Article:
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vor 1 Jahr

FELD 02/2017

  • Text
  • Agriculture
  • Latin america
  • Citizen science
  • China
  • Protein
  • Dust
  • Clouds
  • Environment
  • Landscape
  • Cultivation
  • Projects
  • Emissions
  • Environmental
  • Zalf
  • Agricultural
  • Pulses
  • Particles
  • Soil
Dr. Roger Funk studies the effects of raised soil dust on our environment. In his latest project, he reaches high up into the sky and explores its effect on cloud formation. // Lupins, peas, beans and CO. are cultivated on no more than 1.7 percent of Europe’s arable land. ZALF researchers are determined to change this because these plants supply valuable protein and reduce greenhouse gases. // Each year in spring, dust storms sweep across ‘Inner Mongolia’ in northern China carrying enormous amounts of dust particles over thousands of miles. A joint German-Chinese project has analysed the causes and effects. // Local initiatives all over the world are working to protect the environment. A team of researchers has looked into particularly succesful projects in Latin America and is helping to transfer their solutions to other regions.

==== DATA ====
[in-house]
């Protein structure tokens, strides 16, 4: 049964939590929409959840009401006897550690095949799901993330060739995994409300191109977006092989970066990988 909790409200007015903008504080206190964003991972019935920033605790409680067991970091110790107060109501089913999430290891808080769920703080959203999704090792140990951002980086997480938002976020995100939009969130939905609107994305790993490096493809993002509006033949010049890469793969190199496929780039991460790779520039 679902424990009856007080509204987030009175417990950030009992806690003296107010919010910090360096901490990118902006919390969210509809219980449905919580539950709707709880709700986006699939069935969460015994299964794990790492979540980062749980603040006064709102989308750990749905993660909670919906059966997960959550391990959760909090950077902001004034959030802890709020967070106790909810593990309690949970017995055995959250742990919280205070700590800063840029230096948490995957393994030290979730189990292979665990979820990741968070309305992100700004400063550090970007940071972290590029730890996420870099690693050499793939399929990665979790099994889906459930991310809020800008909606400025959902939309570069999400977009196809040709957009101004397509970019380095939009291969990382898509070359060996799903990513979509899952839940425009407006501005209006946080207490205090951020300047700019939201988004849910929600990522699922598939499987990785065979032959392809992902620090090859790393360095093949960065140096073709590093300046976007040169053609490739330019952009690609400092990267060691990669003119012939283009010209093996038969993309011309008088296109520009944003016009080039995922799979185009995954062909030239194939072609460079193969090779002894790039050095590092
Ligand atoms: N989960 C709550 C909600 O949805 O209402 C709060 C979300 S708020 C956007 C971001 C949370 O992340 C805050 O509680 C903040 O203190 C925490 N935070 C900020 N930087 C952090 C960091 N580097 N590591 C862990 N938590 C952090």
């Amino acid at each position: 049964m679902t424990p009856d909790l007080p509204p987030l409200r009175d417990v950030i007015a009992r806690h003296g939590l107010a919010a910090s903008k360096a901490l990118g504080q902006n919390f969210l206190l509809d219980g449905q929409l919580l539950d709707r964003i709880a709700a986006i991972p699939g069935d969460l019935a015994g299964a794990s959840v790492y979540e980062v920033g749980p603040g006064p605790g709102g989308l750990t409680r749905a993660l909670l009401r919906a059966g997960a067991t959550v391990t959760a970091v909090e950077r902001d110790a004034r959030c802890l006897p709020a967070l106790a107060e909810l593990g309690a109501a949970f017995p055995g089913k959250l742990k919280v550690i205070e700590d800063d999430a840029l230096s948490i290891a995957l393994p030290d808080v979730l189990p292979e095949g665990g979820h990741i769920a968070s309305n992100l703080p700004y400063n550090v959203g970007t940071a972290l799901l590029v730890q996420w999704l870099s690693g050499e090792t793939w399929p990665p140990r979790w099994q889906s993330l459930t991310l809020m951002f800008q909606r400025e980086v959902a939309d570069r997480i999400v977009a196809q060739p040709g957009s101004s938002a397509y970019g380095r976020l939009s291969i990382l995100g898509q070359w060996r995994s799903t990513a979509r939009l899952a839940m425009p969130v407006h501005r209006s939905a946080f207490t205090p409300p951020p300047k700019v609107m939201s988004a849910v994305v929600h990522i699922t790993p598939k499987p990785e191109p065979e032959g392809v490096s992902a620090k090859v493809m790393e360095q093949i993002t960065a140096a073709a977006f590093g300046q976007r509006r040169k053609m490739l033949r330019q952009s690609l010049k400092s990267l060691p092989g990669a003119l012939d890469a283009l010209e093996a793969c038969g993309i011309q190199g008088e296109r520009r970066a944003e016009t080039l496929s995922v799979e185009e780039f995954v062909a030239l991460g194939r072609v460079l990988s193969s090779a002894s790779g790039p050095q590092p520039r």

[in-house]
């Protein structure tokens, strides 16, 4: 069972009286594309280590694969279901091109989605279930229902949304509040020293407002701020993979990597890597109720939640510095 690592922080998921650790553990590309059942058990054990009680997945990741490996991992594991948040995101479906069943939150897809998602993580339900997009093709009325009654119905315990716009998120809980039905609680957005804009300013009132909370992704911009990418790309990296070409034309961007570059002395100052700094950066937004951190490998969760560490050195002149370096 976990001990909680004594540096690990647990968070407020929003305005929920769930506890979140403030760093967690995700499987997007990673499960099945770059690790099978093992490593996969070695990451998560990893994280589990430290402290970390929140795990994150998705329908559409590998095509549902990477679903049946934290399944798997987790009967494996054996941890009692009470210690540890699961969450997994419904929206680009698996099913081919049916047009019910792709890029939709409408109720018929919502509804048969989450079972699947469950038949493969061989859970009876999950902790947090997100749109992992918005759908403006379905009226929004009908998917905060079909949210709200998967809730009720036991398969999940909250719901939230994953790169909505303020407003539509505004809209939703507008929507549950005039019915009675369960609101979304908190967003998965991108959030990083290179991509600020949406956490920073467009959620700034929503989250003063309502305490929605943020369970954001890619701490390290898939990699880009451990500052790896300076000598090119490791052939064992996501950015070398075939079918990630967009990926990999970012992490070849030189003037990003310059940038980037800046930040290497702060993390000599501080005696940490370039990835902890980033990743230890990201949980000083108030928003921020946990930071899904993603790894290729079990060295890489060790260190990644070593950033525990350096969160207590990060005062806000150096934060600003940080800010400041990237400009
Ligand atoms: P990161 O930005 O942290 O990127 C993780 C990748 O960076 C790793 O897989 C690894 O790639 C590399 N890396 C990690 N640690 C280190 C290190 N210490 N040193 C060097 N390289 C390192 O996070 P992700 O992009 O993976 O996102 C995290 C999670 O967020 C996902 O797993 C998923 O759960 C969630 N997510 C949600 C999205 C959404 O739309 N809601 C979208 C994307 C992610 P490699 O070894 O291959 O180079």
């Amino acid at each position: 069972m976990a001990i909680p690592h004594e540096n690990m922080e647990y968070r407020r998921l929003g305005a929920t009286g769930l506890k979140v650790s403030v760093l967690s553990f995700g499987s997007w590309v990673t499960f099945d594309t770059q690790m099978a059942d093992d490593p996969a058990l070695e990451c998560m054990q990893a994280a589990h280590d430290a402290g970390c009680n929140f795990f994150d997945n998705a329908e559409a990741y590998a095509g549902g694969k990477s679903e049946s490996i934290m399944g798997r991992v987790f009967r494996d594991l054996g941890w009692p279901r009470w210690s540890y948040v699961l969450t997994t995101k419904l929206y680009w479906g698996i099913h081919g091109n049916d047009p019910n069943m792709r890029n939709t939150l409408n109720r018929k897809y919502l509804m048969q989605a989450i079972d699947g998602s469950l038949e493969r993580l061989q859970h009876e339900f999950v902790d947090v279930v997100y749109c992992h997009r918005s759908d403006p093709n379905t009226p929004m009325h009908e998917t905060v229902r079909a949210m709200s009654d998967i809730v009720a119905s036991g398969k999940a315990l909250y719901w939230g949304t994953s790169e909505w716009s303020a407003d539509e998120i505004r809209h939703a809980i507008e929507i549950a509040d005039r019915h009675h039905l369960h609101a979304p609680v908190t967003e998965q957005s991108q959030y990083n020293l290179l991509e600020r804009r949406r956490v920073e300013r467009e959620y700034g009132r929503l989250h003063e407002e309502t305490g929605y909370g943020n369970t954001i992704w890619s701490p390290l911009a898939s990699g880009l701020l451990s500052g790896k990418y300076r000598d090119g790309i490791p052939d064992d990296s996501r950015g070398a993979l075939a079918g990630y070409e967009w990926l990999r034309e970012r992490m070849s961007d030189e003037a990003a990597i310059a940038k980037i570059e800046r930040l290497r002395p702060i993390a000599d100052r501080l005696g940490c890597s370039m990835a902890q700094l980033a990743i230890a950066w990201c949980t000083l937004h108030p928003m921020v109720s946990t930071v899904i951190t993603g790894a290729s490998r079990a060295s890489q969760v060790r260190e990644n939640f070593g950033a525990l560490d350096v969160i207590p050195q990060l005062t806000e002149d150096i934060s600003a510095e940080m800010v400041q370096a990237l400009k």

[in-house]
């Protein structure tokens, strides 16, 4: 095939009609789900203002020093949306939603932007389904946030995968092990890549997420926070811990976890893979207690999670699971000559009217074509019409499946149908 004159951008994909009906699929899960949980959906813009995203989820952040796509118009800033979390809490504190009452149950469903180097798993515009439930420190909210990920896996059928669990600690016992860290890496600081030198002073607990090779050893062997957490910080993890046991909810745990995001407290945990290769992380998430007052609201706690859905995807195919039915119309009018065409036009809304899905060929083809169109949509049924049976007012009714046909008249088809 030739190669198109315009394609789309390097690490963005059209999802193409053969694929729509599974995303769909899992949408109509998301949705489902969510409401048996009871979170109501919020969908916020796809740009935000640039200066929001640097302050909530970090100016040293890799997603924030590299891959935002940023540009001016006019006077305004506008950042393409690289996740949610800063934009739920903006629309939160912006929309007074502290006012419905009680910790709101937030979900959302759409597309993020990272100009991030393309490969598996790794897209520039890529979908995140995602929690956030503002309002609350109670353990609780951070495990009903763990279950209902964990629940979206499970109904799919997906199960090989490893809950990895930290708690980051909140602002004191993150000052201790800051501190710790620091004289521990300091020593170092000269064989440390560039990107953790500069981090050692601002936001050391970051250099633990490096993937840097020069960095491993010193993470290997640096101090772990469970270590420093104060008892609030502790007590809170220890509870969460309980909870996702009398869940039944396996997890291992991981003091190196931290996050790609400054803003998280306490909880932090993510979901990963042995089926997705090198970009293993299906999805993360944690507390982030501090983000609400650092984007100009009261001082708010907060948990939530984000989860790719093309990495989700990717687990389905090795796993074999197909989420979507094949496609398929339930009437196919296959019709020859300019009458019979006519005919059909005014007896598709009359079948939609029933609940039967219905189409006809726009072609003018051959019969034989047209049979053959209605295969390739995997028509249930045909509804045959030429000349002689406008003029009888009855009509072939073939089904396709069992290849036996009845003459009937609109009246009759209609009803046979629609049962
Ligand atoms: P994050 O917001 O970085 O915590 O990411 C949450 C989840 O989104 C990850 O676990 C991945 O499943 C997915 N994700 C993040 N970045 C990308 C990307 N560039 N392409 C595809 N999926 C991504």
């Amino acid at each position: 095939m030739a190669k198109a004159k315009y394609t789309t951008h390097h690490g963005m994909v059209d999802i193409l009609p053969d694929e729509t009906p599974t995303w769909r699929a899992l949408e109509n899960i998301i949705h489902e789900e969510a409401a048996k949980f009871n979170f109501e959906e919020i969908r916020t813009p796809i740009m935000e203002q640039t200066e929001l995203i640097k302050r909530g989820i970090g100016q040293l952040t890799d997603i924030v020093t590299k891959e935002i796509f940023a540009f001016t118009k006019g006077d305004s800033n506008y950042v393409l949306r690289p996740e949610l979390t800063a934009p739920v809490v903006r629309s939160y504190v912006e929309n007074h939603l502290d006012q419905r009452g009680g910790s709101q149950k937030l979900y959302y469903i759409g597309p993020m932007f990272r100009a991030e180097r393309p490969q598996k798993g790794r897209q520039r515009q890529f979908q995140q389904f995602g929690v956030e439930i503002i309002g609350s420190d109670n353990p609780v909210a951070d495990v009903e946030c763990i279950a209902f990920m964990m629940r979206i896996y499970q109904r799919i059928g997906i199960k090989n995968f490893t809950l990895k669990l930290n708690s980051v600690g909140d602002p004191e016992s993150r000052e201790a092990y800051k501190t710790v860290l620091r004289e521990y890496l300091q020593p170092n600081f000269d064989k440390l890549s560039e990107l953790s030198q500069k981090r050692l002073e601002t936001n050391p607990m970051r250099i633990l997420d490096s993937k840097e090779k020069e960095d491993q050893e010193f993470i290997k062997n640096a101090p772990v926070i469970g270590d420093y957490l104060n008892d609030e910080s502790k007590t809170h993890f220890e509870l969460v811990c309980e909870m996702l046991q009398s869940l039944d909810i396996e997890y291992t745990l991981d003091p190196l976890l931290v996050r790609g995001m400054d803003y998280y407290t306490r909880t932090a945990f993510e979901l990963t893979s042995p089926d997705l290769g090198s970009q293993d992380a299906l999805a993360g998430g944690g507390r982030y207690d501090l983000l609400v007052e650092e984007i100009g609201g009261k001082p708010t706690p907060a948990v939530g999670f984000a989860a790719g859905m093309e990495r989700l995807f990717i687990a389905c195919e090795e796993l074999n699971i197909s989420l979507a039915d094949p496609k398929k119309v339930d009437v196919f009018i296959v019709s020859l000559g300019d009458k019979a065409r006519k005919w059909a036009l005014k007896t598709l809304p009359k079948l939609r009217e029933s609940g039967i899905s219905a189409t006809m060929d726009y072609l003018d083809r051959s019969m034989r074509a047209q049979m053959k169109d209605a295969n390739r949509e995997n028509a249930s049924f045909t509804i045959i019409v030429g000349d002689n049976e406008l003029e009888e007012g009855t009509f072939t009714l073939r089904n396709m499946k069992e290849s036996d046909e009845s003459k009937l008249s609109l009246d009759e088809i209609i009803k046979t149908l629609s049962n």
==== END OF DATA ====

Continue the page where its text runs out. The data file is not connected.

PULSES PULSES PULSES ARE ALL-ROUNDERS People in the Middle Ages already knew how to maintain the fertility of their fields: By cultivating different crops in turns, they achieved more stable yields over the long term. This knowledge seems to be outdated in the age of highly specialized farming. Lucrative crops, such as rapeseed, maize, wheat and barley, dominate Europe‘s arable land and have almost completely replaced pulses such as peas, field beans and lupins. However, this profit-driven specialisation in agriculture had its repercussions on the environment. In the European Union, almost two thirds of all natural habitats are overfertilised, with consequences for biodiversity and water quality, for instance. The intensive use of synthetic nitrogen fertilisers is one of the main causes of nitrous oxide formation in the soil. When released into the atmosphere, nitrous oxide is around 300 times more harmful to the climate than carbon dioxide. But the problems are not limited to Europe alone. Up to 70 percent of our domestic cattle, pigs and chickens are given protein supplement feed from the US and Latin America. More than one million hectares of rainforest has been cleared for this purpose. »We can counteract these problems by growing more pulses in our domestic fields again,« say scientists from the Institute of Land Use Systems at ZALF. Agricultural engineers Dr. Johann Bachinger and Moritz Reckling have been investigating the potential of lupine, peas, soybean and co. for many years. »25 years ago, I first planted lupines on the test field at ZALF right in front of our institute’s doorstep,« explains Bachinger. Since then, he has been involved in national and European research projects on the cultivation of pulses. Moritz Reckling has been working at ZALF since 2011 as a research associate and shares his colleague’s passion: »Pulses are true all-rounders,« he says. »As so-called deep-rooting plants, they improve the soil, their flowers provide food for bees and they provide valuable protein.« What’s more, they also have a positive effect on the climate: »Thanks to an ingenious symbiotic relationship, pulses can fix nitrogen from the air and thus act as natural fertilizer factories. Using a messenger substance, they attract bacteria that get caught in their root hair and form small nodules together with the plant. These bacteria fix atmospheric nitrogen and make it available to the plant in the form of fertiliser,« says Bachinger. But how can these positive effects be translated into measurable and calculable benefits for agriculture? »We have carried out a feasibility study for the cultivation of pulses in five European areas, including Brandenburg and regions in Italy and Scotland. It was found that their integration in crop rotations can reduce nitrogen fertilizer consumption by up to 38 percent and the release of nitrous oxide by up to 33 percent. Even higher savings can be achieved by cultivating legume-grass mixtures or lucerne which, like pulses, belong to the plant family of legumes. Thanks to their symbiosis with nodule bacteria, legumes can fix atmospheric nitrogen. 12 13

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